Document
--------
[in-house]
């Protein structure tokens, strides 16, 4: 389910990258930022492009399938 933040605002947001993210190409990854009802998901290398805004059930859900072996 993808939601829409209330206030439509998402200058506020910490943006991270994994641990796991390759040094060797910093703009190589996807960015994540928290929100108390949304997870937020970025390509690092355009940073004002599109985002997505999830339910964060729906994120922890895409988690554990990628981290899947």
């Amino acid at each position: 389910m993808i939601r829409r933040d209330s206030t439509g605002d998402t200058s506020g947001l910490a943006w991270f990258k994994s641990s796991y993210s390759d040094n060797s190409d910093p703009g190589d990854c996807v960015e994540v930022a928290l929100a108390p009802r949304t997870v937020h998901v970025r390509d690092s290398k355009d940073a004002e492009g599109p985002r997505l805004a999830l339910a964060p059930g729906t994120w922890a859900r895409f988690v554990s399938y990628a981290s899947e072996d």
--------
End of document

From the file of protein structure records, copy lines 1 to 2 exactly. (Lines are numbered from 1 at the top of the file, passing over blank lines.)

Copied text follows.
[in-house]
């Protein structure tokens, strides 16, 4: 389910990258930022492009399938 933040605002947001993210190409990854009802998901290398805004059930859900072996 993808939601829409209330206030439509998402200058506020910490943006991270994994641990796991390759040094060797910093703009190589996807960015994540928290929100108390949304997870937020970025390509690092355009940073004002599109985002997505999830339910964060729906994120922890895409988690554990990628981290899947």